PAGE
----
By Chris Lane
By Jeff Balke
By Aaron Reiss
By Angelica Leicht
By Dianna Wray
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By Camilo Smith
By Craig Malisow
The early-September night couldn't have been much steamier and oppressive, at least until Houston Independent School District Trustee Gabriel Vasquez and state Representative Jessica Farrar crossed paths. Both were leaving a meeting in the Montrose, where the Gay and Lesbian Political Caucus membership was voting on candidate endorsements in the upcoming municipal elections.
Vasquez is battling for the District H seat of Councilman Felix Fraga, pushed into involuntary retirement by term limits. A six-year-old ordinance restricts incumbents to no more than three two-year terms in office. This fall it is producing a second generation of turnover and turbulence, as five of the 15 councilmembers find themselves at the end of their six years. Two other contested races involve vulnerable incumbents, District A's Bruce Tatro and District G's Jean Kelley.
All the contests are spirited. A grudge match developed between Tatro and a challenger seen by many as a surrogate for Tatro's predecessor, Helen Huey. In District F, a nasty anonymous flyer circulated to smear many of the candidates with unsubstantiated charges. But as the events of that August night at the HGLPC meeting demonstrate, none of the other contests are as mean-spirited as the battle for District H.
Vasquez, considered by political consultants as the leading candidate in that district, raised more early money than all his opponents combined. But he had just been blindsided at the caucus.
The HGLPC endorsed Yolanda Black Navarro, a cafe owner and Democratic Party activist considered one of Vasquez's main opponents. The setback stung, because Vasquez's base of support is in the heavily Anglo precincts of the Heights, where gays are an increasing political force. District H is an amalgam of Heights and the near-north and east side dominated by Hispanic voters.
The HGLPC action was also a payback for a previous endorsement fight at the Tejano Democrats' candidate caucus. Vasquez's forces carried the day there, despite an intensely personal diatribe by state Representative Rick Noriega against their candidate.
Within seconds, the Vasquez-Farrar encounter outside the Lovett Inn meeting room degenerated into an ugly public exchange of obscenities and accusations. Witnesses such as Councilman John Castillo stood by slack-jawed as the confrontation unfolded.
Vasquez, the champion of bilingual education reform on the HISD board, can't speak serviceable Spanish himself. But in their showdown, he and Farrar stuck with English -- much of it the four-letter gutter variety.
Witnesses say Navarro called several other bystanders "assholes" and threatened to "get them" for their role in tilting the endorsement to Navarro. Then, they say, Vasquez grabbed Farrar's arm and spat out, "You screwed me. If you want a war, you got it."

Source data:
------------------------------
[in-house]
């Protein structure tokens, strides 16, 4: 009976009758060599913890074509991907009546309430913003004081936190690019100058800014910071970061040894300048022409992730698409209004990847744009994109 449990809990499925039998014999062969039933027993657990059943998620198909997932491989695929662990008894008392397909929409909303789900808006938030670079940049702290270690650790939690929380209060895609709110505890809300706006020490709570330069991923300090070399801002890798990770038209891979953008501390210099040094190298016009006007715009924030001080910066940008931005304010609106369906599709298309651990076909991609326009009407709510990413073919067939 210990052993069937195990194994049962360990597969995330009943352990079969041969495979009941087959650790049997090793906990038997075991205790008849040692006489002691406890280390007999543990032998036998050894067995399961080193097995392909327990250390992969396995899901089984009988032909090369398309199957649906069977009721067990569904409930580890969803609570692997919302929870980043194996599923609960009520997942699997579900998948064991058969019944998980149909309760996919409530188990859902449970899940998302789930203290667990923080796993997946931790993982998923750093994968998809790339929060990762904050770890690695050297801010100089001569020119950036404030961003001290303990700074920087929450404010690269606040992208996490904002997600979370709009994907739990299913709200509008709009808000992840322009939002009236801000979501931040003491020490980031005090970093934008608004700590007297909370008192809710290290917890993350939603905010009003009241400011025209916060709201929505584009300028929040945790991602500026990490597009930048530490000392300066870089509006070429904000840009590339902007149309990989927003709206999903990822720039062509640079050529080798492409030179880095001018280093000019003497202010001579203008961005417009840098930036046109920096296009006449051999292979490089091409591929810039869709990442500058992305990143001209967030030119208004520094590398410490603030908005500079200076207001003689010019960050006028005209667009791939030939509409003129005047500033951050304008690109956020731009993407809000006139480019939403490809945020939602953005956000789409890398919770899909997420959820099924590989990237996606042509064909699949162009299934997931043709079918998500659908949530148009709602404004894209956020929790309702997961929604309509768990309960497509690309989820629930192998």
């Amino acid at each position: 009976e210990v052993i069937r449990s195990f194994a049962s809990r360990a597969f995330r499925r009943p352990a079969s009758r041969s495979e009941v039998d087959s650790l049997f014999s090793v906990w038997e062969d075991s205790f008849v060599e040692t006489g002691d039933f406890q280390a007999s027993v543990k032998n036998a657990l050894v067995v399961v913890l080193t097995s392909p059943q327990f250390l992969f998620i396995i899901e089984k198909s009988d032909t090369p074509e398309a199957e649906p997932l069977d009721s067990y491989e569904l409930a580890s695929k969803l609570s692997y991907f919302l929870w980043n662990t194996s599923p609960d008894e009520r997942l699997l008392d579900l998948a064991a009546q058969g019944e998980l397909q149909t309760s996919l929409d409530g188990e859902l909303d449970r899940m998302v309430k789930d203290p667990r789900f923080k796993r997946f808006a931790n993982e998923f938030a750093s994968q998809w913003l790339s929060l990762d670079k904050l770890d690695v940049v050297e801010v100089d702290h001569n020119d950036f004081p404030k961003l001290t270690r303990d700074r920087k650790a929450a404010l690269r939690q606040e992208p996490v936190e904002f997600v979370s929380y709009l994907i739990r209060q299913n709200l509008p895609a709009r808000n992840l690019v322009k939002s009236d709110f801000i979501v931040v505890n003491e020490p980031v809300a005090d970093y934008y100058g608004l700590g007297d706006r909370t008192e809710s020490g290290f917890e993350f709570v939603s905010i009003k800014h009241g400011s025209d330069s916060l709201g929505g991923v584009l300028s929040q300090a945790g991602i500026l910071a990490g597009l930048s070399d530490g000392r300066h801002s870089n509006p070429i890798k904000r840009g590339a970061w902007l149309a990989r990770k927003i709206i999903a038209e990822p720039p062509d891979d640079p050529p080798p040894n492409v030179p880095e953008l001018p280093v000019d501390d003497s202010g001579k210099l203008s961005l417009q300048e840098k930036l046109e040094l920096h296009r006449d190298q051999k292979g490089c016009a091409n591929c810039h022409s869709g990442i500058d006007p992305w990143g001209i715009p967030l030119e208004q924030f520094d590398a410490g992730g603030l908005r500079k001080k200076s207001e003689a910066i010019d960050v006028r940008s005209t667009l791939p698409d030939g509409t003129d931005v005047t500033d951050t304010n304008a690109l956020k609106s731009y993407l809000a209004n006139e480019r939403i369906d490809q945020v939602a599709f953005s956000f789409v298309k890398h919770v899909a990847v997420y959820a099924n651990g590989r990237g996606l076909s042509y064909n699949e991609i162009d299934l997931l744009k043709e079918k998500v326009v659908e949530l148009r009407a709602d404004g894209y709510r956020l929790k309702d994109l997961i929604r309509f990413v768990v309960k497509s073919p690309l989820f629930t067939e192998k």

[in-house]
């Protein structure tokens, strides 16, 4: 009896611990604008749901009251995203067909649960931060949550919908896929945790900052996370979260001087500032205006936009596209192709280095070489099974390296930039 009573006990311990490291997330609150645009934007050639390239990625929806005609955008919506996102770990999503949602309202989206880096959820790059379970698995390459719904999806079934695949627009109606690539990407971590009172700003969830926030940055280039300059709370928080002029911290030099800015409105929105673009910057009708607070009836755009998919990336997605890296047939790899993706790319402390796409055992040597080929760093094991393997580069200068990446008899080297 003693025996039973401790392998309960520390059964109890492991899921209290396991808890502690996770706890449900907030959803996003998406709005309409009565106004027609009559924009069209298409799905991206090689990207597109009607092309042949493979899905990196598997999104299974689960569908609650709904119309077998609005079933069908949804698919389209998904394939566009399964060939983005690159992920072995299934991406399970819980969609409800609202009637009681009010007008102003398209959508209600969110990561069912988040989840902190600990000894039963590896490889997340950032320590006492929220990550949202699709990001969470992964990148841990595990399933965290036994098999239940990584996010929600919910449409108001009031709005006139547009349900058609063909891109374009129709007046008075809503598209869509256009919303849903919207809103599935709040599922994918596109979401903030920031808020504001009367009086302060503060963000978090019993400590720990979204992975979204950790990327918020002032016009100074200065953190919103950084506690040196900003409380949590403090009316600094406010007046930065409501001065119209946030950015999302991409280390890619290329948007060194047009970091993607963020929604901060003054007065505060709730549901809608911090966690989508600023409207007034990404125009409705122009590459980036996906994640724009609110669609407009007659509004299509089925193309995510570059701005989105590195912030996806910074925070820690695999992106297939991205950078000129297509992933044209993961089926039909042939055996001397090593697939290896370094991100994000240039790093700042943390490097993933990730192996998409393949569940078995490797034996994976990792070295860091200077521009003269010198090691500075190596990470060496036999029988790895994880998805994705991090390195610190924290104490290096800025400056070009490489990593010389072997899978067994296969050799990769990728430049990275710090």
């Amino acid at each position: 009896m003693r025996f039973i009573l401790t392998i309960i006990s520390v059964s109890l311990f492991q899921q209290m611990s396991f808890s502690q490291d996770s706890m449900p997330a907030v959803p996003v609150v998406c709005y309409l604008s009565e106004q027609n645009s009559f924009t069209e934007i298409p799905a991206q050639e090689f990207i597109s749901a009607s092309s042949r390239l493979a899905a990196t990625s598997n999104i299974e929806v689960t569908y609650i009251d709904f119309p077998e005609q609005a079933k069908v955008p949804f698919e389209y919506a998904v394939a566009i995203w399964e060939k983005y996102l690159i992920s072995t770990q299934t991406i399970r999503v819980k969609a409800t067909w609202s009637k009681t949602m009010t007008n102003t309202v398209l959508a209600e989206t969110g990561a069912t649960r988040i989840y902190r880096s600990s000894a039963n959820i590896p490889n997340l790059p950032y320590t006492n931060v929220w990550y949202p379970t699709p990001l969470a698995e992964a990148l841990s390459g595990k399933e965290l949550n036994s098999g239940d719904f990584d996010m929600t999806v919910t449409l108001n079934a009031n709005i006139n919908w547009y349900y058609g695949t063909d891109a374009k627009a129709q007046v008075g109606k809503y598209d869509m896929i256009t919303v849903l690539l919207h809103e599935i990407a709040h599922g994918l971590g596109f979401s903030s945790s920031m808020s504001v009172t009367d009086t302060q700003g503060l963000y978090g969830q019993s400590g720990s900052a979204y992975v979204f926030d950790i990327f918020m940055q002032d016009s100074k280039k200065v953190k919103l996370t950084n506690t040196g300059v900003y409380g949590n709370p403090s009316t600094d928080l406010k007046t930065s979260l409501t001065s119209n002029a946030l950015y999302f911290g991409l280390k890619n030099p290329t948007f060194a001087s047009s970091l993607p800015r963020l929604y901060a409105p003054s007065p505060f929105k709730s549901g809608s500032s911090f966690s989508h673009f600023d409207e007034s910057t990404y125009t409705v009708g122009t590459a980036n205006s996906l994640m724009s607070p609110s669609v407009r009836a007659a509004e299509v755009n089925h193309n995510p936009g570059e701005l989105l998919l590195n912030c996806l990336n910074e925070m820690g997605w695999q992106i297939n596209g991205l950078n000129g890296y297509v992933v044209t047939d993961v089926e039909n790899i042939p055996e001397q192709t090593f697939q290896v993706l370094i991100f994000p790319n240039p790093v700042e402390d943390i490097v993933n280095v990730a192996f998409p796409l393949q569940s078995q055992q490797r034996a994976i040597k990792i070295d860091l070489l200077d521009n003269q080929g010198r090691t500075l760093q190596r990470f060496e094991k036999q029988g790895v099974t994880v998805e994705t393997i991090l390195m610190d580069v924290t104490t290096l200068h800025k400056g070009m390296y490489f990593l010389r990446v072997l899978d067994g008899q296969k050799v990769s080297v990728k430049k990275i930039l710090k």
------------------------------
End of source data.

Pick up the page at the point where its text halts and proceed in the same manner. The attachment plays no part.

According to Vasquez, "the first words out of her mouth were, 'Now you know what it's like to fuck with me, you fucking motherfucker. You didn't get the endorsement.' "
"Not very ladylike," Vasquez said later. He denied touching Farrar, a claim refuted by several eyewitnesses.
Farrar primly denies that she used the exact words Vasquez attributes to her. She declined to give her version of the conversation, saying she didn't want her parents to read the language she used.
"I think he acted very inappropriately," says Farrar. "I think he just lost it. I've known that all along about him."
That's one of the reasons the District H fight has become so intensely personal. The participants seem to think they alone are privy to the ulterior motives of their opponents.
Earlier on the day of the HGLPC meeting, Vasquez received a call from his boss, University of Houston Provost Ed Sheridan, asking whether he was using the school's time or equipment for his campaign. The communications professor concluded that his political opponents, some of them legislators who vote on UH funding, were using their clout to try to get him fired.
"For the last two months the Hispanic leadership has made racial attacks, anti-Semitic attacks, threatened my friends and supporters, and now they're calling my employers to get me fired," Vasquez says. "Who wouldn't be upset?"
During Vasquez's confrontation with Farrar, witnesses say, bystander Giovanni Garibay stepped in to separate them after Vasquez grabbed her arm. Garibay, campaign manager for Council At-Large Position 2 candidate Dwight Boykins, says Vasquez earlier threatened 'to get' him and Navarro's campaign manager, Jose Soto.
Soto, a senior at UH in the same department where Vasquez teaches, filed a complaint with the school's dean of students, William Munson, claiming that Vasquez threatened him.
According to Soto, Vasquez told him, "What comes around goes around. Are you listening, Jose? Because you're next. And tell your boss if you want some war, you'll get some war."
Soto says Vasquez apparently assumed, wrongly, that Soto still worked for state Representative Rick Noriega.
The complaint was filed to protect himself, Soto says, because Vasquez "is a tenured professor in my college and I'm on my last semester at UH." Soto says Vasquez has access to his academic records and could influence his professors and future graduate school recommendations.
"It's unfortunate a person who I respected at one point has sunk to this level," says Soto. "When you're in politics you are going to be attacked in many ways, and you'll get some endorsements, and you won't get others. The HGLPC was an important endorsement. Just because he didn't get it doesn't give him the right to go around threatening people."